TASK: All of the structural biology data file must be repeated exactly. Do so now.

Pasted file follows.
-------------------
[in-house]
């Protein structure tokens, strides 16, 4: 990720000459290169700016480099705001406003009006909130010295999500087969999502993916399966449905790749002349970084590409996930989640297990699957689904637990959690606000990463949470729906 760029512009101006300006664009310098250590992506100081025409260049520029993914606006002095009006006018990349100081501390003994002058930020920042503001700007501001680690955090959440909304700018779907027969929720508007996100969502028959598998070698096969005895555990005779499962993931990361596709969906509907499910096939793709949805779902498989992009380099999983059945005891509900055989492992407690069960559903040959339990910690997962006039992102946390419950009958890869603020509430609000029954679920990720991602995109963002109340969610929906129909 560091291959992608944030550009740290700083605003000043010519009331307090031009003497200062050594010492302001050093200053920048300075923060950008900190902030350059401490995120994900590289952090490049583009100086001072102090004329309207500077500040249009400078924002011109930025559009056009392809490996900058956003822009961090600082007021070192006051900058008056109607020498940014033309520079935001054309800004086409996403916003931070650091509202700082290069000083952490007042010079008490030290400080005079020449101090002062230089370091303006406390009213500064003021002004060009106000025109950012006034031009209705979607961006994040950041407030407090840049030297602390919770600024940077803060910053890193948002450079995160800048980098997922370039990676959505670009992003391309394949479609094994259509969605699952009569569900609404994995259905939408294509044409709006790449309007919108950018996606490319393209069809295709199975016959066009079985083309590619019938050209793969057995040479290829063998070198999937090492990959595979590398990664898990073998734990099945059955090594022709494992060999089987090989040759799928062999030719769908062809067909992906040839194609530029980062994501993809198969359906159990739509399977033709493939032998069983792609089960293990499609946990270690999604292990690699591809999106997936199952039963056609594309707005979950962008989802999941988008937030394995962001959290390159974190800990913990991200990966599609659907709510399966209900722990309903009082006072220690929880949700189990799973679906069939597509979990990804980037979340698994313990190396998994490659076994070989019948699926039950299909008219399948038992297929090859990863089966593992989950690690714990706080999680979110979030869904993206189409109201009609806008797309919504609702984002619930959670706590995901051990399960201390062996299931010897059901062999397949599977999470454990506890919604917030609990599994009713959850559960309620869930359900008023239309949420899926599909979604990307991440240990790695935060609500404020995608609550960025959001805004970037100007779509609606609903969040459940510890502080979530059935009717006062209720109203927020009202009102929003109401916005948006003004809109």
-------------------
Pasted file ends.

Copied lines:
[in-house]
């Protein structure tokens, strides 16, 4: 990720000459290169700016480099705001406003009006909130010295999500087969999502993916399966449905790749002349970084590409996930989640297990699957689904637990959690606000990463949470729906 760029512009101006300006664009310098250590992506100081025409260049520029993914606006002095009006006018990349100081501390003994002058930020920042503001700007501001680690955090959440909304700018779907027969929720508007996100969502028959598998070698096969005895555990005779499962993931990361596709969906509907499910096939793709949805779902498989992009380099999983059945005891509900055989492992407690069960559903040959339990910690997962006039992102946390419950009958890869603020509430609000029954679920990720991602995109963002109340969610929906129909 560091291959992608944030550009740290700083605003000043010519009331307090031009003497200062050594010492302001050093200053920048300075923060950008900190902030350059401490995120994900590289952090490049583009100086001072102090004329309207500077500040249009400078924002011109930025559009056009392809490996900058956003822009961090600082007021070192006051900058008056109607020498940014033309520079935001054309800004086409996403916003931070650091509202700082290069000083952490007042010079008490030290400080005079020449101090002062230089370091303006406390009213500064003021002004060009106000025109950012006034031009209705979607961006994040950041407030407090840049030297602390919770600024940077803060910053890193948002450079995160800048980098997922370039990676959505670009992003391309394949479609094994259509969605699952009569569900609404994995259905939408294509044409709006790449309007919108950018996606490319393209069809295709199975016959066009079985083309590619019938050209793969057995040479290829063998070198999937090492990959595979590398990664898990073998734990099945059955090594022709494992060999089987090989040759799928062999030719769908062809067909992906040839194609530029980062994501993809198969359906159990739509399977033709493939032998069983792609089960293990499609946990270690999604292990690699591809999106997936199952039963056609594309707005979950962008989802999941988008937030394995962001959290390159974190800990913990991200990966599609659907709510399966209900722990309903009082006072220690929880949700189990799973679906069939597509979990990804980037979340698994313990190396998994490659076994070989019948699926039950299909008219399948038992297929090859990863089966593992989950690690714990706080999680979110979030869904993206189409109201009609806008797309919504609702984002619930959670706590995901051990399960201390062996299931010897059901062999397949599977999470454990506890919604917030609990599994009713959850559960309620869930359900008023239309949420899926599909979604990307991440240990790695935060609500404020995608609550960025959001805004970037100007779509609606609903969040459940510890502080979530059935009717006062209720109203927020009202009102929003109401916005948006003004809109």